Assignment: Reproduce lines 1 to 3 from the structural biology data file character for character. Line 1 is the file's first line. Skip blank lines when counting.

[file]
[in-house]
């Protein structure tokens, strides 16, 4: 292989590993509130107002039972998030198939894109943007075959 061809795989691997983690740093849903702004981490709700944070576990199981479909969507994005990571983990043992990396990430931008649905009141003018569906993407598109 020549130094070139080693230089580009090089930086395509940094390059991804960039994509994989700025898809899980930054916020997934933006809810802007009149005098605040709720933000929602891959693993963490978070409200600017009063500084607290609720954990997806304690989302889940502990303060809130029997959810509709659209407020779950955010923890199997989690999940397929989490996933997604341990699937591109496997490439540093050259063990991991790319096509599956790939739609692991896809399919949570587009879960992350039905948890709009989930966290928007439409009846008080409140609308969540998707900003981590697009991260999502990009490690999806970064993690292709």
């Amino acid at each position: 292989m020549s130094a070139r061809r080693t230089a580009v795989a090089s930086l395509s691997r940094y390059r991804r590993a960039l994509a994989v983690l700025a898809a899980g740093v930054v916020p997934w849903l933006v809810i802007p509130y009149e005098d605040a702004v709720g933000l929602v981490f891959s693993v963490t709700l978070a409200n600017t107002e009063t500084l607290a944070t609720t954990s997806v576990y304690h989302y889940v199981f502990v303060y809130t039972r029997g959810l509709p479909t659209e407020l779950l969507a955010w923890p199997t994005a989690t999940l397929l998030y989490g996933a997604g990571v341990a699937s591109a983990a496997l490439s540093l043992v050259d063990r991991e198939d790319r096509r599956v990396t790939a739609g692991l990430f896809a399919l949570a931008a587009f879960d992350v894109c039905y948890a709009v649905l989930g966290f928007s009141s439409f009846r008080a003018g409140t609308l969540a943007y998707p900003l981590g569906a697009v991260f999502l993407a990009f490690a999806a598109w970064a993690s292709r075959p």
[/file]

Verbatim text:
[in-house]
């Protein structure tokens, strides 16, 4: 292989590993509130107002039972998030198939894109943007075959 061809795989691997983690740093849903702004981490709700944070576990199981479909969507994005990571983990043992990396990430931008649905009141003018569906993407598109 020549130094070139080693230089580009090089930086395509940094390059991804960039994509994989700025898809899980930054916020997934933006809810802007009149005098605040709720933000929602891959693993963490978070409200600017009063500084607290609720954990997806304690989302889940502990303060809130029997959810509709659209407020779950955010923890199997989690999940397929989490996933997604341990699937591109496997490439540093050259063990991991790319096509599956790939739609692991896809399919949570587009879960992350039905948890709009989930966290928007439409009846008080409140609308969540998707900003981590697009991260999502990009490690999806970064993690292709």
């Amino acid at each position: 292989m020549s130094a070139r061809r080693t230089a580009v795989a090089s930086l395509s691997r940094y390059r991804r590993a960039l994509a994989v983690l700025a898809a899980g740093v930054v916020p997934w849903l933006v809810i802007p509130y009149e005098d605040a702004v709720g933000l929602v981490f891959s693993v963490t709700l978070a409200n600017t107002e009063t500084l607290a944070t609720t954990s997806v576990y304690h989302y889940v199981f502990v303060y809130t039972r029997g959810l509709p479909t659209e407020l779950l969507a955010w923890p199997t994005a989690t999940l397929l998030y989490g996933a997604g990571v341990a699937s591109a983990a496997l490439s540093l043992v050259d063990r991991e198939d790319r096509r599956v990396t790939a739609g692991l990430f896809a399919l949570a931008a587009f879960d992350v894109c039905y948890a709009v649905l989930g966290f928007s009141s439409f009846r008080a003018g409140t609308l969540a943007y998707p900003l981590g569906a697009v991260f999502l993407a990009f490690a999806a598109w970064a993690s292709r075959p």